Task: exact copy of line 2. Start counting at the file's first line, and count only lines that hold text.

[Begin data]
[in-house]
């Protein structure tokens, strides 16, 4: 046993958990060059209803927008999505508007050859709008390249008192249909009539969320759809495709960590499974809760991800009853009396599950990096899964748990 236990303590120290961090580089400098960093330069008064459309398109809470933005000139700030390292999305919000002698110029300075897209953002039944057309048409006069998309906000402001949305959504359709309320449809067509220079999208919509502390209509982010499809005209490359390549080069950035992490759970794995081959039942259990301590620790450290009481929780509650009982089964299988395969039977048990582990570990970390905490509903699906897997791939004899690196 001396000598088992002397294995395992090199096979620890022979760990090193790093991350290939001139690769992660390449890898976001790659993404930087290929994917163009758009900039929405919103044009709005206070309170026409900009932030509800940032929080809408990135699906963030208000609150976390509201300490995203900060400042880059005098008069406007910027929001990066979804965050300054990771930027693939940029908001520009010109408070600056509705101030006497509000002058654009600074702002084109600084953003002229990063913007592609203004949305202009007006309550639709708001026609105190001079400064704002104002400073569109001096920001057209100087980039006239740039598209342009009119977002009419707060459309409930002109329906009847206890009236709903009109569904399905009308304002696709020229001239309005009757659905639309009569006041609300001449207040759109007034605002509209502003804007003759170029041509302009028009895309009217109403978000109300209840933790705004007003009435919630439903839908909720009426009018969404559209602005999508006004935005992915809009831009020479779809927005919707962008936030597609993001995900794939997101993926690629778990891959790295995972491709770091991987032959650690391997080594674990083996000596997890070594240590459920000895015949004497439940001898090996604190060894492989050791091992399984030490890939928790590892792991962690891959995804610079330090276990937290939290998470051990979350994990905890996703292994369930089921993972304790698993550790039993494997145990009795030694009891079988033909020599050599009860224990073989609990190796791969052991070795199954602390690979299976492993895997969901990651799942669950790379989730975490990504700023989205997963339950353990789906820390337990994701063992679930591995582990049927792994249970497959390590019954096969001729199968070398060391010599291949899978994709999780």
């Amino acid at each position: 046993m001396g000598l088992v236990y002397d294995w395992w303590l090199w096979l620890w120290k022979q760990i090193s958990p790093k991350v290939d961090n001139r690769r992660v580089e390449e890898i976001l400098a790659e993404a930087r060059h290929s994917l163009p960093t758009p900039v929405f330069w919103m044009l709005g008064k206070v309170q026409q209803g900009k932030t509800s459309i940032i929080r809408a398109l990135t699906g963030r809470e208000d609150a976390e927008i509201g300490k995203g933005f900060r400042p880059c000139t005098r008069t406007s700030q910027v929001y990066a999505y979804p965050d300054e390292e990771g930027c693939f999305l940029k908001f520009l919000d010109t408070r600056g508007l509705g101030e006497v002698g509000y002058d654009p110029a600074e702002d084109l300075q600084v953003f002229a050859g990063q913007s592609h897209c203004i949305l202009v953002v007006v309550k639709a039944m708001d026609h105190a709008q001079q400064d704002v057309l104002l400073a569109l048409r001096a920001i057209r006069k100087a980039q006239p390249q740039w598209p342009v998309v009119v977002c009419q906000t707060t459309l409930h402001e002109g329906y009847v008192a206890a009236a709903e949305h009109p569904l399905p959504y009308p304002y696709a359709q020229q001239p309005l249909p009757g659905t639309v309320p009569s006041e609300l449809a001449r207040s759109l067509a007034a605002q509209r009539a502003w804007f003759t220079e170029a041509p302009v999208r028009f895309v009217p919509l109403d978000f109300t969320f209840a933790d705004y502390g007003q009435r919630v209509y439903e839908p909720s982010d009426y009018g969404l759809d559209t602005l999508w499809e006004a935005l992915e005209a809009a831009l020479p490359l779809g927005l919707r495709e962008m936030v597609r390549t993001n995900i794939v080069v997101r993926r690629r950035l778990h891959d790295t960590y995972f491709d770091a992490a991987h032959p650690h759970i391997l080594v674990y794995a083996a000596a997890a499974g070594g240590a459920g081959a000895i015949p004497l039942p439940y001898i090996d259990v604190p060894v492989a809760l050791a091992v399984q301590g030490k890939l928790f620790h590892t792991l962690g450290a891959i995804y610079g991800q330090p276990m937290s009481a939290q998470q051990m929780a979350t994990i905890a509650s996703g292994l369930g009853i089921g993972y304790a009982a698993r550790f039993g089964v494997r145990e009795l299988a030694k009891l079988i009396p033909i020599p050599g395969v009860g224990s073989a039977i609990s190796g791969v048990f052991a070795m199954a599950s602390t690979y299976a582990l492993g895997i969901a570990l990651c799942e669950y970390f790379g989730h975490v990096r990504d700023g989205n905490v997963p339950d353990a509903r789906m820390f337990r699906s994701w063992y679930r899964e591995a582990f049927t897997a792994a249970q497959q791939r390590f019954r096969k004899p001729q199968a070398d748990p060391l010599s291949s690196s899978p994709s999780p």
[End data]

């Protein structure tokens, strides 16, 4: 046993958990060059209803927008999505508007050859709008390249008192249909009539969320759809495709960590499974809760991800009853009396599950990096899964748990 236990303590120290961090580089400098960093330069008064459309398109809470933005000139700030390292999305919000002698110029300075897209953002039944057309048409006069998309906000402001949305959504359709309320449809067509220079999208919509502390209509982010499809005209490359390549080069950035992490759970794995081959039942259990301590620790450290009481929780509650009982089964299988395969039977048990582990570990970390905490509903699906897997791939004899690196 001396000598088992002397294995395992090199096979620890022979760990090193790093991350290939001139690769992660390449890898976001790659993404930087290929994917163009758009900039929405919103044009709005206070309170026409900009932030509800940032929080809408990135699906963030208000609150976390509201300490995203900060400042880059005098008069406007910027929001990066979804965050300054990771930027693939940029908001520009010109408070600056509705101030006497509000002058654009600074702002084109600084953003002229990063913007592609203004949305202009007006309550639709708001026609105190001079400064704002104002400073569109001096920001057209100087980039006239740039598209342009009119977002009419707060459309409930002109329906009847206890009236709903009109569904399905009308304002696709020229001239309005009757659905639309009569006041609300001449207040759109007034605002509209502003804007003759170029041509302009028009895309009217109403978000109300209840933790705004007003009435919630439903839908909720009426009018969404559209602005999508006004935005992915809009831009020479779809927005919707962008936030597609993001995900794939997101993926690629778990891959790295995972491709770091991987032959650690391997080594674990083996000596997890070594240590459920000895015949004497439940001898090996604190060894492989050791091992399984030490890939928790590892792991962690891959995804610079330090276990937290939290998470051990979350994990905890996703292994369930089921993972304790698993550790039993494997145990009795030694009891079988033909020599050599009860224990073989609990190796791969052991070795199954602390690979299976492993895997969901990651799942669950790379989730975490990504700023989205997963339950353990789906820390337990994701063992679930591995582990049927792994249970497959390590019954096969001729199968070398060391010599291949899978994709999780």